Pentium 4 (P4) is the Intel processor (codenamed Willamette) that was released in November 2000. The P4 processor has a viable clock speed that now exceeds 2 gigahertz (GHz) - as compared to the 1 GHz of the Pentium 3.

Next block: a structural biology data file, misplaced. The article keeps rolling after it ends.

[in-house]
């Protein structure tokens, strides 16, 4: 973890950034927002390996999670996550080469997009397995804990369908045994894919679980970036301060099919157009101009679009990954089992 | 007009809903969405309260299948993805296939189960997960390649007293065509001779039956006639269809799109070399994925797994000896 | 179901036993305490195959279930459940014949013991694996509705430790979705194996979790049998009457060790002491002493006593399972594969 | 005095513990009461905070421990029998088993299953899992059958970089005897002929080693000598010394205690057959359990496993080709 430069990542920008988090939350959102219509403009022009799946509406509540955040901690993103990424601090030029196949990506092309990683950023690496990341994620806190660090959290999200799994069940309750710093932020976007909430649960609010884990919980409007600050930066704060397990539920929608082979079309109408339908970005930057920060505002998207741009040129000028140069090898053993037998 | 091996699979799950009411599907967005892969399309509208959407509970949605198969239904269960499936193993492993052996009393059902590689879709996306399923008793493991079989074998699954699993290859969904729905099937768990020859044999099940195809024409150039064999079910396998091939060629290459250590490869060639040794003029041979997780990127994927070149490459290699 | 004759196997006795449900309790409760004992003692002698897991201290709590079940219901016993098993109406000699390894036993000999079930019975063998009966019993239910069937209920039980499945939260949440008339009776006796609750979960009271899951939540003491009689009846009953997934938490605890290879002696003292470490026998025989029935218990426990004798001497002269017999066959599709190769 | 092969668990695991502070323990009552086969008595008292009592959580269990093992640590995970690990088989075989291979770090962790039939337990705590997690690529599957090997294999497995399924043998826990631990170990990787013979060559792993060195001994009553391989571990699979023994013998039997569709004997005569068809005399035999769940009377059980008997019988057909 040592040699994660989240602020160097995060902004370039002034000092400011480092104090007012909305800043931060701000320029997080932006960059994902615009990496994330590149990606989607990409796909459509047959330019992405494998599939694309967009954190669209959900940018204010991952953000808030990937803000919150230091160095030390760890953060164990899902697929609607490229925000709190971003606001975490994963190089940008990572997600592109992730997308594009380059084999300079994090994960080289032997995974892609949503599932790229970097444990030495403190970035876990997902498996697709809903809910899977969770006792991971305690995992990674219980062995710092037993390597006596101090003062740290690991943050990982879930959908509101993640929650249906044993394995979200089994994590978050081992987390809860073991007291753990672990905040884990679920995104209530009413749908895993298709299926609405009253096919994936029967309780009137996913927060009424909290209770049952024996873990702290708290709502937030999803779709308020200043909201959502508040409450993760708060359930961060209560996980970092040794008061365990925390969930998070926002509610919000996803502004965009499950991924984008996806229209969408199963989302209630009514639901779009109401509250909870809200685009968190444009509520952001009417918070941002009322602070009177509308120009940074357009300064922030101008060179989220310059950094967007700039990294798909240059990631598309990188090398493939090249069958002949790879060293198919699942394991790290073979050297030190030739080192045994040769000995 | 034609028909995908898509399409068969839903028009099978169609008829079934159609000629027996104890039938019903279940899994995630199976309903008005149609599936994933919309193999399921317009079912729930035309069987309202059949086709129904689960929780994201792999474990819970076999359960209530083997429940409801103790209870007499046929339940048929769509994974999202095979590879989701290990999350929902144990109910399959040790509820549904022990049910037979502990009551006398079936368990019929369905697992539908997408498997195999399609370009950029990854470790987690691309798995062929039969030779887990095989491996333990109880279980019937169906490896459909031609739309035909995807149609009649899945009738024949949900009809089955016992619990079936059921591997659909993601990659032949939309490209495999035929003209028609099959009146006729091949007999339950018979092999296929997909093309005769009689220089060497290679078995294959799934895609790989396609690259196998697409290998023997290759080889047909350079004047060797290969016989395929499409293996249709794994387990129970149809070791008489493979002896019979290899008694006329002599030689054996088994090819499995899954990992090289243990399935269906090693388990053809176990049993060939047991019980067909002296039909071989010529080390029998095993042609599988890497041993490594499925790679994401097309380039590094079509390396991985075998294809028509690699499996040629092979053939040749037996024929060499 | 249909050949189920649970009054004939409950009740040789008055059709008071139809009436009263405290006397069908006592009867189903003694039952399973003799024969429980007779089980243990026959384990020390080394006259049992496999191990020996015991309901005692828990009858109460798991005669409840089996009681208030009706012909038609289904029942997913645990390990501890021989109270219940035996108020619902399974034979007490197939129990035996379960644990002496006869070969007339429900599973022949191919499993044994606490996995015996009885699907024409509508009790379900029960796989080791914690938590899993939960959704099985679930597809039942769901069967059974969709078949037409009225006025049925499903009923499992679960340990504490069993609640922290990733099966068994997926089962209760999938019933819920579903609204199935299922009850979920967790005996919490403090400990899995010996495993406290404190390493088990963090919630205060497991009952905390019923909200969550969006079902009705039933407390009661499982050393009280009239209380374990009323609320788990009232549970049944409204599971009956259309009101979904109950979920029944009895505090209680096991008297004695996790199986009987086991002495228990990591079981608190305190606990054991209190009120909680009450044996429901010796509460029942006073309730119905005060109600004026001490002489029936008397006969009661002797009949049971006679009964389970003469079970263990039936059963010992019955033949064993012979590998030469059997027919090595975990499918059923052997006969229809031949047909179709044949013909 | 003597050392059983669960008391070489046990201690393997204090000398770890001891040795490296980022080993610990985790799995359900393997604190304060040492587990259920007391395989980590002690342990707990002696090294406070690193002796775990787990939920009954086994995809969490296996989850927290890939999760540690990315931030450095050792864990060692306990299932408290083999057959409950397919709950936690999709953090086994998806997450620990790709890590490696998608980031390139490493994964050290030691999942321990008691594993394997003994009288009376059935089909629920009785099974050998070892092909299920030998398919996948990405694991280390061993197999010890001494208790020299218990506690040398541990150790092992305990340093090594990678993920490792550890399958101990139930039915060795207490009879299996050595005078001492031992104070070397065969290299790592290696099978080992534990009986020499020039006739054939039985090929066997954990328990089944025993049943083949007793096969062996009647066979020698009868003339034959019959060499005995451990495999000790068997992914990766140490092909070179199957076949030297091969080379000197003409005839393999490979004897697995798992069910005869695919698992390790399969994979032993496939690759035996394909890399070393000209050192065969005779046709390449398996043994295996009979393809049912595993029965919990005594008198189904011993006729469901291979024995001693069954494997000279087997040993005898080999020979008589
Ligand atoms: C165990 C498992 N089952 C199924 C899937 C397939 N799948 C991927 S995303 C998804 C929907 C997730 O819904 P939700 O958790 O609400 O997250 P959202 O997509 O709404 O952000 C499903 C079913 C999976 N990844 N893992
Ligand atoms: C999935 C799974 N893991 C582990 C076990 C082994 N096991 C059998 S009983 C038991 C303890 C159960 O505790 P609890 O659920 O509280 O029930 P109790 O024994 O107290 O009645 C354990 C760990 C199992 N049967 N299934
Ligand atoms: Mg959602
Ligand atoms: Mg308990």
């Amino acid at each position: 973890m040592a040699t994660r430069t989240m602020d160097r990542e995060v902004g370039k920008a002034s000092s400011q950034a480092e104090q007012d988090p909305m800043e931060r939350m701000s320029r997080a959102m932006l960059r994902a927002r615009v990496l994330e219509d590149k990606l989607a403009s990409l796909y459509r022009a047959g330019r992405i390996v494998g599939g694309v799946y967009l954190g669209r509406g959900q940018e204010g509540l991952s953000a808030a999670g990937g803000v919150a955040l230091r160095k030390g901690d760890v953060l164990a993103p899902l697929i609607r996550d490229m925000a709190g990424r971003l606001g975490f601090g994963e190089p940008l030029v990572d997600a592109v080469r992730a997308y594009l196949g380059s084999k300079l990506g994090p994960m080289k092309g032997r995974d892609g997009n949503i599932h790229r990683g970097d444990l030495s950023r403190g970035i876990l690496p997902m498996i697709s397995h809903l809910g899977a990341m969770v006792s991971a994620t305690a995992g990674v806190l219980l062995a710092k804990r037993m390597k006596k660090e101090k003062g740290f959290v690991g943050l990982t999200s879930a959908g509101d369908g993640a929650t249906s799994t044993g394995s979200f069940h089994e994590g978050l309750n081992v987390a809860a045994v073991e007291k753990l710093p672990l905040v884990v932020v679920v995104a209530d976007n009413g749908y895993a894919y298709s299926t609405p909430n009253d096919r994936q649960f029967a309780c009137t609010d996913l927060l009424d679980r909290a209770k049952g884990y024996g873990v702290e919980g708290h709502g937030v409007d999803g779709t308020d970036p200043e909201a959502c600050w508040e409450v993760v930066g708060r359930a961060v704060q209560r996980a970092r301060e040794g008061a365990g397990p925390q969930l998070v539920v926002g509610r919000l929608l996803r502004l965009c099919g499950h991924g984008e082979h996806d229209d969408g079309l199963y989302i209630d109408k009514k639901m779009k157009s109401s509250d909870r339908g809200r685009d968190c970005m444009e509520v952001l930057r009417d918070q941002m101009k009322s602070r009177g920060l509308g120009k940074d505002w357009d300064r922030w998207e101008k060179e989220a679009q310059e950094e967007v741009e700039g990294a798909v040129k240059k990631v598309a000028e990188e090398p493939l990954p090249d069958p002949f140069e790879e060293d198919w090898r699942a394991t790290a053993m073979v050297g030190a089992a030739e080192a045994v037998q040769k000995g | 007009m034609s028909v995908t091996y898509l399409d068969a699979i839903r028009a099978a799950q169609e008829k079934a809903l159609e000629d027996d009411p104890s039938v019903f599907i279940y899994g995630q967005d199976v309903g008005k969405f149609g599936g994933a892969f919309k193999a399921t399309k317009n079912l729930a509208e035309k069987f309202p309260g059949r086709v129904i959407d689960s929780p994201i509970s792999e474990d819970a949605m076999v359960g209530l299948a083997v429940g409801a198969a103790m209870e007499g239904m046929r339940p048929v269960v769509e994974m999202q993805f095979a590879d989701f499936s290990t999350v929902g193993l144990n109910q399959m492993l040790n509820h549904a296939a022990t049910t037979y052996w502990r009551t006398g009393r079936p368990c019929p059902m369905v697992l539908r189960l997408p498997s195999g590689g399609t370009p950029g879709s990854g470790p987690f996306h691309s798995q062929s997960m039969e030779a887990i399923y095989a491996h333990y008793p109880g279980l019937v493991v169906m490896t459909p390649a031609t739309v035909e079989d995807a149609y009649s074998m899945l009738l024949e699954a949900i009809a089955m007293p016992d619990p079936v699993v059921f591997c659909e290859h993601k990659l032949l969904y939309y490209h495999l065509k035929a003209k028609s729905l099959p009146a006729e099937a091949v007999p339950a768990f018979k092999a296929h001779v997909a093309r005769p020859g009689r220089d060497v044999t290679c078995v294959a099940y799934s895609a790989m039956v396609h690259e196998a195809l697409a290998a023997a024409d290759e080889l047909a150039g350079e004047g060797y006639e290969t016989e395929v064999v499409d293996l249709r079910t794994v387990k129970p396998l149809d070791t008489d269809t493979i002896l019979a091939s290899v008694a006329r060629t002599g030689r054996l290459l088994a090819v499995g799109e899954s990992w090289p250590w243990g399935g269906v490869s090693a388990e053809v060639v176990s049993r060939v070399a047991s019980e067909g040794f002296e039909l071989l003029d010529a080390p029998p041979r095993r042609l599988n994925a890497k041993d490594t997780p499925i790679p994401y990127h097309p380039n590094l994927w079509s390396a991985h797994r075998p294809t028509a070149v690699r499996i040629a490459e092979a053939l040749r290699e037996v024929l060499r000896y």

P4 had the first totally new chip architecture since the 1995 Pentium Pro. The major difference involved structural changes that affected the way processing takes place within the chip, something Intel calls NetBurst microarchitecture. Aspects of the changes include: a 20-stage pipeline, which boosts performance by increasing processor frequency; a rapid-execution engine, which doubles the core frequency and reduces latency by enabling each instruction to be executed in a half (rather than a whole) clock cycle; a 400 MHz system bus, which enables transfer rates of 3.2 gigabytes per second (GBps); an execution trace cache, which optimizes cache memory efficiency and reduces latency by storing decoded sequences of micro-operations; and improved floating point and multimedia unit and advanced dynamic execution, all of which enable faster processing for especially demanding applications, such as digital video, voice recognition, and online gaming.
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